Ancaster resident assumed he was getting the new COVID vaccine, but received an older variation instead
When Brad MacLeod visited a pharmacy in Ancaster last week to get a COVID-19 vaccination, he was quite pleased.
It was his sixth shot.
“I went in and I was all happy and it was so quick and easy,” said MacLeod, who lives nearby in Caledonia, Ont.
But that happiness turned to alarm the next morning when MacLeod checked his vaccine certificate and realized he had received the same bivalent COVID-19 shot he received last November instead of the one he wanted — the new monovalent vaccine targeting the XBB.1.5 subvariant.
MacLeod’s story, which others have echoed on social media, has raised questions about what one epidemiologist says has been a “lack of communication” on the vaccine rollout in Ontario this fall.
“There’s so much confusion around emerging variants and new vaccines and which protects against which that it’s very difficult for experts to stay abreast of what’s going on,” said Colin Furness, assistant professor with the University of Toronto’s Faculty of Information and an infection control epidemiologist. “We have had really no effective communication from public health about the vaccine, about timing, about options, we’ve heard none of that.”
MacLeod said he called the Shoppers Drug Mart he received his latest vaccination from and was told he was given the older shot as the new vaccines hadn’t yet arrived at the pharmacy. He was also told he’d have to wait six months before being able to receive the new vaccine due to recommendations on spacing between doses.
“I had a sore arm, thinking I just got the shot for nothing,” he told The Trillium. “I was a little bit ticked. Is the shot 100 per cent foolproof anyways? No, but still, I’ve always gotten the shots the past three years and I just felt kind of cheated, kind of robbed, kind of like a little deceived.”
Loblaw Companies Ltd., the parent company for Shoppers Drug Mart, issued a statement in response to questions, saying, “pharmacists should be informing patients of the vaccine they are receiving.” The statement said the new COVID vaccines are not yet available for patients to receive at their pharmacies, but that both the new Moderna and Pfizer shots are expected.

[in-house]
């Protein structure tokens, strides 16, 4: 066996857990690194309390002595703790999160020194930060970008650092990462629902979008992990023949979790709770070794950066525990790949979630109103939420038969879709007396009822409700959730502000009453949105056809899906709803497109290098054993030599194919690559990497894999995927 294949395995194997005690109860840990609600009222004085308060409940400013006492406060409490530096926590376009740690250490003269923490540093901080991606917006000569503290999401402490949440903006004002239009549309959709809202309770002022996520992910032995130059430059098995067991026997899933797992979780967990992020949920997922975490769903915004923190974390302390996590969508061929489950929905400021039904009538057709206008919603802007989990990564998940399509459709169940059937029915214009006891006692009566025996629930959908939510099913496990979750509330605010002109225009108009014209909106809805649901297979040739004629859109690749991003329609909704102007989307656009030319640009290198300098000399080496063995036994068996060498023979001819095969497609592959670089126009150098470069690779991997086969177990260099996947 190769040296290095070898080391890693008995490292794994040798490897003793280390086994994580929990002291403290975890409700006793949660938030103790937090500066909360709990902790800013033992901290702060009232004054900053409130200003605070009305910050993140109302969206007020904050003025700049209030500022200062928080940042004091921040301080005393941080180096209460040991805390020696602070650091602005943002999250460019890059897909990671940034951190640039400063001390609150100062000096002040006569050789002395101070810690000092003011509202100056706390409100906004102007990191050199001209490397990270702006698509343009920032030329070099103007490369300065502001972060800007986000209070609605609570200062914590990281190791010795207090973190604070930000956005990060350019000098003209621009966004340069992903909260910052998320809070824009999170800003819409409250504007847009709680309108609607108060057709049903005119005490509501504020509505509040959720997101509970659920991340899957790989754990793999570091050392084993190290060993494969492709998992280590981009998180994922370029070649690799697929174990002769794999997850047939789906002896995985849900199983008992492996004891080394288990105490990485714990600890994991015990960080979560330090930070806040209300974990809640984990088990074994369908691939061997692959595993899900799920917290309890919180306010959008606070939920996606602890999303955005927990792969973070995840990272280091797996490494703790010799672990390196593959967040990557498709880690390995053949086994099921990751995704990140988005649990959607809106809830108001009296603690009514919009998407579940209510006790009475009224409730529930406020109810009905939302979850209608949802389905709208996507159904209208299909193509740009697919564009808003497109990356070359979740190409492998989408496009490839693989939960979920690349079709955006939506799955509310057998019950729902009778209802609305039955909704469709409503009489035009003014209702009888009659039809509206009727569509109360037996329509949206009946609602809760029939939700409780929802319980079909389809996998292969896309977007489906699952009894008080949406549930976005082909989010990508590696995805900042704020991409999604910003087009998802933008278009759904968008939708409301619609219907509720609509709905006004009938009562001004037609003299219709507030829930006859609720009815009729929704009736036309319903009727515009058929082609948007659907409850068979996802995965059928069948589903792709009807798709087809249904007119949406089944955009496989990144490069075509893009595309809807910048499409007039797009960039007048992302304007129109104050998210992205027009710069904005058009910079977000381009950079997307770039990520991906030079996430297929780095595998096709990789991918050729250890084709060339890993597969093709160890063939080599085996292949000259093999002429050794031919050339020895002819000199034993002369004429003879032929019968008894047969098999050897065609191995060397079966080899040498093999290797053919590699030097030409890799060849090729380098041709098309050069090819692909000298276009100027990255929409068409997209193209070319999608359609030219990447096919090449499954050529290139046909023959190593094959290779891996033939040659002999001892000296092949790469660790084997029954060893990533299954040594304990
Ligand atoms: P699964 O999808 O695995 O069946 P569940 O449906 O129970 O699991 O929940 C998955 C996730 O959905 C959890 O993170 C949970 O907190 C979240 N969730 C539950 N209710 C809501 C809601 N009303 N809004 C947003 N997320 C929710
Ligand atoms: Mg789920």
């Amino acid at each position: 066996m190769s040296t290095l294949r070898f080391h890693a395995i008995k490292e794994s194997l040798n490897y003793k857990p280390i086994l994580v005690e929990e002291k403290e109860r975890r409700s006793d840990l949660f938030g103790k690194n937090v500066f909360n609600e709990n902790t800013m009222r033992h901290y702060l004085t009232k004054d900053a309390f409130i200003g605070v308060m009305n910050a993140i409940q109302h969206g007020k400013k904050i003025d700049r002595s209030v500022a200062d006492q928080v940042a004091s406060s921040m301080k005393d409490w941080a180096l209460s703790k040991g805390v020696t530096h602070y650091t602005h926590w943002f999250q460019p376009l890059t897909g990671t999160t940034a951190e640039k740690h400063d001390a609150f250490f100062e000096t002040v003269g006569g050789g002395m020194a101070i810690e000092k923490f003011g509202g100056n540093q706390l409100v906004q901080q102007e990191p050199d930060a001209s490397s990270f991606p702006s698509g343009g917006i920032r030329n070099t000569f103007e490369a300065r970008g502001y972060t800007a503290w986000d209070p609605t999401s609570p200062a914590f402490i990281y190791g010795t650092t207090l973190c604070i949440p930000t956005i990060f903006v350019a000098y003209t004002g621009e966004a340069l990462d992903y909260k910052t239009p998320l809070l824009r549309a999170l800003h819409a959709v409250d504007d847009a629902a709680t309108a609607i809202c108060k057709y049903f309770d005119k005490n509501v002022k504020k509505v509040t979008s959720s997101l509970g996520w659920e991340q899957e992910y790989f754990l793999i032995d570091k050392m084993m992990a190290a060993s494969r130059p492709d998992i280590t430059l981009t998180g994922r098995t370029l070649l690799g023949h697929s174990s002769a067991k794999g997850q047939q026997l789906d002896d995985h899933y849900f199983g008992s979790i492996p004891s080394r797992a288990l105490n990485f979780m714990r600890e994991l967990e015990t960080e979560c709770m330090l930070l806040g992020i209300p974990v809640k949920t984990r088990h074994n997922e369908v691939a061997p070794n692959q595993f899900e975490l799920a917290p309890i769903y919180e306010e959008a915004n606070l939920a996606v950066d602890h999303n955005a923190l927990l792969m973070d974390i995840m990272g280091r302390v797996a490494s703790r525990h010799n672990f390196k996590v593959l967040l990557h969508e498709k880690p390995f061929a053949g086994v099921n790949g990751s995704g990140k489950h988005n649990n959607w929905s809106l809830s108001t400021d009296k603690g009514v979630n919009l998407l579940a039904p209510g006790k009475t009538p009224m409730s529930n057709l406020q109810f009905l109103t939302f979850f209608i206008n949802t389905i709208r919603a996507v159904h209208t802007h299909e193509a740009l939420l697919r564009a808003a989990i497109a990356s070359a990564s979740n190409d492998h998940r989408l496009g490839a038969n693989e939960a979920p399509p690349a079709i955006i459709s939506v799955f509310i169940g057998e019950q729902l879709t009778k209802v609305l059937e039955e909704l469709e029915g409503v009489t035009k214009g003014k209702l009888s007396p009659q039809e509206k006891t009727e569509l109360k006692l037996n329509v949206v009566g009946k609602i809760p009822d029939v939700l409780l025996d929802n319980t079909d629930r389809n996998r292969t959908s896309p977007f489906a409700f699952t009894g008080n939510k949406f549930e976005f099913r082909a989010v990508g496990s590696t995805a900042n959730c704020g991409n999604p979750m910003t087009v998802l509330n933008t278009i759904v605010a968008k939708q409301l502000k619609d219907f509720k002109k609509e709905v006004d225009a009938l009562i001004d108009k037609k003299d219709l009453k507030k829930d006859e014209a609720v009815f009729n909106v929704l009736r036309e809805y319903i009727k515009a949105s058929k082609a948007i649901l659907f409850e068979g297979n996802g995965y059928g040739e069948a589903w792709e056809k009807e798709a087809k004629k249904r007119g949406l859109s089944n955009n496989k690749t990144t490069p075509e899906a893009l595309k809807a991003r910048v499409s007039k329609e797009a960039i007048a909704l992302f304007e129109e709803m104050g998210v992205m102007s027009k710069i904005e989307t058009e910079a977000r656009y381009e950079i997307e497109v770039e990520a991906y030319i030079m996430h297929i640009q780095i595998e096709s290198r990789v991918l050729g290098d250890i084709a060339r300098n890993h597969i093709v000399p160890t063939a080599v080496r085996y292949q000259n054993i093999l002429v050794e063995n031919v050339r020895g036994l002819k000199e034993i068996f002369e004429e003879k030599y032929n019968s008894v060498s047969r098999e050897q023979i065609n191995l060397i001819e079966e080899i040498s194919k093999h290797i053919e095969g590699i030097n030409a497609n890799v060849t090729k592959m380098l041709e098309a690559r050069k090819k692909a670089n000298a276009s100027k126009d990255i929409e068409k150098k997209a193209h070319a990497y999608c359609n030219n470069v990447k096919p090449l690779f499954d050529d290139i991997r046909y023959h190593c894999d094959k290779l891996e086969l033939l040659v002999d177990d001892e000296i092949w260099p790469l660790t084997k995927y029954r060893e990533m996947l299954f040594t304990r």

The Ontario College of Pharmacists (OCP), a regulatory body, said it has not received recent complaints about COVID-19 vaccinations but was aware of social media posts The Trillium asked about.
“And while we cannot confirm their authenticity, we do believe it is important to reinforce expectations related to the COVID-19 vaccinations with registrants,” the OCP said in an email. It said one key piece of guidance from the college is to “ensure informed consent to treatment from the patient or their agent has been obtained.” The OCP said it is sharing information with registrants about “safe vaccination practices.”
MacLeod, who is an elementary teacher at a school on the Six Nations reserve, is Indigenous and as such, has generally had earlier access to COVID-19 vaccines as one of the priority groups outlined by the province.
He said it would be helpful for Ontarians to proactively be told which vaccine is being offered to them or when the new one will be available.
“They kind of go in thinking it’s the new shot, you know, obviously because it’s the fall of 2023 now and they actually have the old shot,” MacLeod said. “Whoever (is) responsible to kind of get that message out there loud and clear, and if it is the provincial government, then 100 per cent, it needs to be out there a lot more clear, a lot more obvious,”
Furness said since this is an issue affecting everyone, communication should be coming from the province, but that often local health units have been left to lead.